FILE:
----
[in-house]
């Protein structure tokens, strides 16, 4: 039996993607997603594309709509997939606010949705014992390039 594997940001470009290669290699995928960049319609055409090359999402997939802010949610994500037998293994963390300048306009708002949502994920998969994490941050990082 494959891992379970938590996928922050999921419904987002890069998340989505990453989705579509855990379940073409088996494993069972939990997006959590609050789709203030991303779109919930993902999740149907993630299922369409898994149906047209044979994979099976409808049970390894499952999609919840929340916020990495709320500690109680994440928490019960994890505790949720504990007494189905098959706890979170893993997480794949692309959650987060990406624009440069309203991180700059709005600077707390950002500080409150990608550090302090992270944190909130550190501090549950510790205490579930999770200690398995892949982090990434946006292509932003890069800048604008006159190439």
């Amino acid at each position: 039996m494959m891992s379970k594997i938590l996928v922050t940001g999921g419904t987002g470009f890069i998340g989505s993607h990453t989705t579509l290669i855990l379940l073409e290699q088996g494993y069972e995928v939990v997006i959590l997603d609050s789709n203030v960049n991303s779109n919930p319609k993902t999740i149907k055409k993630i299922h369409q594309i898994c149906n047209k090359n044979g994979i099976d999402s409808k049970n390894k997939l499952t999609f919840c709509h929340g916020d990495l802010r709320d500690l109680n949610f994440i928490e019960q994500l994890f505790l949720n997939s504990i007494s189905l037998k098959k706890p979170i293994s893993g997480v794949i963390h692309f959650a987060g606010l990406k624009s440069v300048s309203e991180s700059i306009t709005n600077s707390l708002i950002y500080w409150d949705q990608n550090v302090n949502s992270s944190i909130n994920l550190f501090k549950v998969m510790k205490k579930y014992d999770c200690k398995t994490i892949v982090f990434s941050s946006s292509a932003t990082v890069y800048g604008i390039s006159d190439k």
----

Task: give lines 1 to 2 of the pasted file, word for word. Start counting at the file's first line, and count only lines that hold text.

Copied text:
[in-house]
């Protein structure tokens, strides 16, 4: 039996993607997603594309709509997939606010949705014992390039 594997940001470009290669290699995928960049319609055409090359999402997939802010949610994500037998293994963390300048306009708002949502994920998969994490941050990082 494959891992379970938590996928922050999921419904987002890069998340989505990453989705579509855990379940073409088996494993069972939990997006959590609050789709203030991303779109919930993902999740149907993630299922369409898994149906047209044979994979099976409808049970390894499952999609919840929340916020990495709320500690109680994440928490019960994890505790949720504990007494189905098959706890979170893993997480794949692309959650987060990406624009440069309203991180700059709005600077707390950002500080409150990608550090302090992270944190909130550190501090549950510790205490579930999770200690398995892949982090990434946006292509932003890069800048604008006159190439």